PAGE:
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Over the years I have often found myself comparing birth preparation in the same way that you would prepare for a marathon. Now don’t get me wrong, I know that many of you have never run a marathon and probably never will (myself included) but a marathon is merely a long-lasting or challenging task or event of a special kind.  I am sure that there is something that you have done in the past that fits that description. It could even refer to a more sedentary task like studying for a degree or learning a language. Whatever it was though, it required your focused attention and learning and practicing new skills. It took time and dedicated effort but the rewards were a sense of pride and achievement for persevering at something that didn’t always feel like fun.

Preparing for birth is a bit like that. I believe wholeheartedly that effective preparation significantly increases the likelihood of a safe and gentle birth for both mother and baby. Good preparation helps you to prepare for the unexpected and can enable you to adjust yourself and your expectations if circumstances change.

I believe that effective preparation includes adjustments and changes in all aspects of your life. If you were really training for a marathon you would have a very definite training regime focused on gradually exercising your body and mind appropriately to increase your physical and mental flexibility and stamina. And so it should be for your birth.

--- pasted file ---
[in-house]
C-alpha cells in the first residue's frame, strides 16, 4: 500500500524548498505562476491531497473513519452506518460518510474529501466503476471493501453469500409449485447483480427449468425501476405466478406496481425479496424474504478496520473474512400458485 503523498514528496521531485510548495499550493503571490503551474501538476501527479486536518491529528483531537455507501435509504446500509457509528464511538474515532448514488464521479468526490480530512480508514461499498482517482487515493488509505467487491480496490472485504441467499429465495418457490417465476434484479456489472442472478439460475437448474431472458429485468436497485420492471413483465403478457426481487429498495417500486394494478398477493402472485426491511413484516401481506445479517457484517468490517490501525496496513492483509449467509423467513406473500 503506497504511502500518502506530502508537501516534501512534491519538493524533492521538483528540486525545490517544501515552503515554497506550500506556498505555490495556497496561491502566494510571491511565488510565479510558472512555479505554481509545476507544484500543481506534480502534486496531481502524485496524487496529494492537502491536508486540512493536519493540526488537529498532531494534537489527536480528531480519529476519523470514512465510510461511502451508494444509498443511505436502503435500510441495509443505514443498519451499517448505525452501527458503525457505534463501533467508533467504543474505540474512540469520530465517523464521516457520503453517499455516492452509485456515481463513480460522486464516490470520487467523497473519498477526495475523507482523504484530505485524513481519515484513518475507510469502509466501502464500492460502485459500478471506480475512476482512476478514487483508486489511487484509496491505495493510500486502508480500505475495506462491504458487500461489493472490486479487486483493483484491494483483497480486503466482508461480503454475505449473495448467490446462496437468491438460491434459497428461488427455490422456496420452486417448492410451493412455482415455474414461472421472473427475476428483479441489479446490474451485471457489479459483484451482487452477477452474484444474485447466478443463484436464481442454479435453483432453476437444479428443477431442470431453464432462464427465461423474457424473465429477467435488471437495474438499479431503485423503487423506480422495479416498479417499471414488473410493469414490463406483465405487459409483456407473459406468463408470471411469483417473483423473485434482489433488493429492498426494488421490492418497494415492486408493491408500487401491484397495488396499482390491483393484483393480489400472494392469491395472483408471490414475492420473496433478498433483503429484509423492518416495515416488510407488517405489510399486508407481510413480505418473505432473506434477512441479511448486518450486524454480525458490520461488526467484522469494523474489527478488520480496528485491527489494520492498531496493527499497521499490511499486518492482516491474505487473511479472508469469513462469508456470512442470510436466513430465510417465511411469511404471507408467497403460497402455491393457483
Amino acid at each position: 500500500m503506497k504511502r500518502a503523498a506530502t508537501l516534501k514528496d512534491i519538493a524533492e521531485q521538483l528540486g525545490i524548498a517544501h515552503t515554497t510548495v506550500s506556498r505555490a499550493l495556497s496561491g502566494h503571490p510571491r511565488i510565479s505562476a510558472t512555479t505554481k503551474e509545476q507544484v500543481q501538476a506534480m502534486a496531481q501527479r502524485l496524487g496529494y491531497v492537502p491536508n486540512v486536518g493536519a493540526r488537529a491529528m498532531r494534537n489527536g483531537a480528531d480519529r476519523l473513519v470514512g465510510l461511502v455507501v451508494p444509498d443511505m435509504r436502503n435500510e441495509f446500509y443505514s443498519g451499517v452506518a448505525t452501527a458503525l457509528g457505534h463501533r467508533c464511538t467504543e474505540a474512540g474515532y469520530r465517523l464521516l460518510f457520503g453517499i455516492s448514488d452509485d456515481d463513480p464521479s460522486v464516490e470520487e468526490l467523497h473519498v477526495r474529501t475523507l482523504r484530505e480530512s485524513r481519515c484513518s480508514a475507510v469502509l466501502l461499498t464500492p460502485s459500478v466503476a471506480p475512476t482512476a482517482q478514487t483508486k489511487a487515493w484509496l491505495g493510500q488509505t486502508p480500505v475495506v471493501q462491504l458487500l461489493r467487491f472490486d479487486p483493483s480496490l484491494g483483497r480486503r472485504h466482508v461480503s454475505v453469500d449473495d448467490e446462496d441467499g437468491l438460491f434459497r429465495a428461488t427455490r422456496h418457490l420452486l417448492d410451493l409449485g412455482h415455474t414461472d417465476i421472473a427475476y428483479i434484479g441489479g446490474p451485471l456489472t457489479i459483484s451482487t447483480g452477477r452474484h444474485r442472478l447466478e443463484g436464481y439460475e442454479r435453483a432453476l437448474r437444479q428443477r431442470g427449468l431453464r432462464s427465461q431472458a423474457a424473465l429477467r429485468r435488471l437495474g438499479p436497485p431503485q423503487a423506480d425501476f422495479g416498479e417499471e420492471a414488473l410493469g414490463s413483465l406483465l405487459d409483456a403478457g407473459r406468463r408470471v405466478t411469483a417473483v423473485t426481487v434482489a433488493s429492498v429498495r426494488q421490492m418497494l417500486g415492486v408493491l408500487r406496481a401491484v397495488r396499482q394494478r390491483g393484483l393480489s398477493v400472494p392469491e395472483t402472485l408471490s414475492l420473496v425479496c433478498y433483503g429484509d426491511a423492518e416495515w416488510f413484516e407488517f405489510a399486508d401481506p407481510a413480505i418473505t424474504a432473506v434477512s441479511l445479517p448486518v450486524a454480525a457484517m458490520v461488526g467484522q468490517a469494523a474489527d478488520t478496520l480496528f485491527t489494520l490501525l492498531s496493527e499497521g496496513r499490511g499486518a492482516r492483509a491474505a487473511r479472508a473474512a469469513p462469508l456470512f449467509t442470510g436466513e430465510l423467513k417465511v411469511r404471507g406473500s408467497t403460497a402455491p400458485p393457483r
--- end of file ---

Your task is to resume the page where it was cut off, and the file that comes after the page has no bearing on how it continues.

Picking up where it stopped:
You would never consider running the London marathon without doing any training would you? Imagine just pitching up at the start line without reading up on the route but thinking that you will just try and see how long you can hold out. Is it realistic to think that there will be people along the way to tell you where to go? Imagine trying to run 42km with no experience of long distance running and no idea of how to conserve your energy or how to cope with the hills. Don’t you think that at some stage you are going to get exhausted and want to quit? Apply that mindset to your birth and imagine the consequences?

Being prepared means having a goal and having a plan. Being prepared means accepting that it is going to be challenging and intense but with tools to guide you a supportive team around you. Being prepared means knowing about the steep hills and unexpected curves but reassured that you are equipped to deal with them.

The 3 essential elements of effective birth preparation are body, mind and breath.

Preparing your body includes eating healthy nutritious foods to support your pregnancy, a healthy weight gain of 12- 15 kg and a dedicated activity program to build strength, stamina and flexibility. I recommend prenatal yoga because it focuses on body, mind and breath all at the same time. 

Preparing your mind includes addressing both the left brain which is focused on learning facts and analyzing information, and the right brain which is the emotional home of all your beliefs, expectations and possibly fear.

Preparing your breath may sound strange but there are 3 essential breathing techniques that will radically alter the way you experience the intensity of sensations of labor. They are easy to learn and should be practiced daily from at least 28 weeks of pregnancy (but the sooner the better.)

All of these aspects are included in the comprehensive courses and packages that I offer and I am there to support you every step of the way.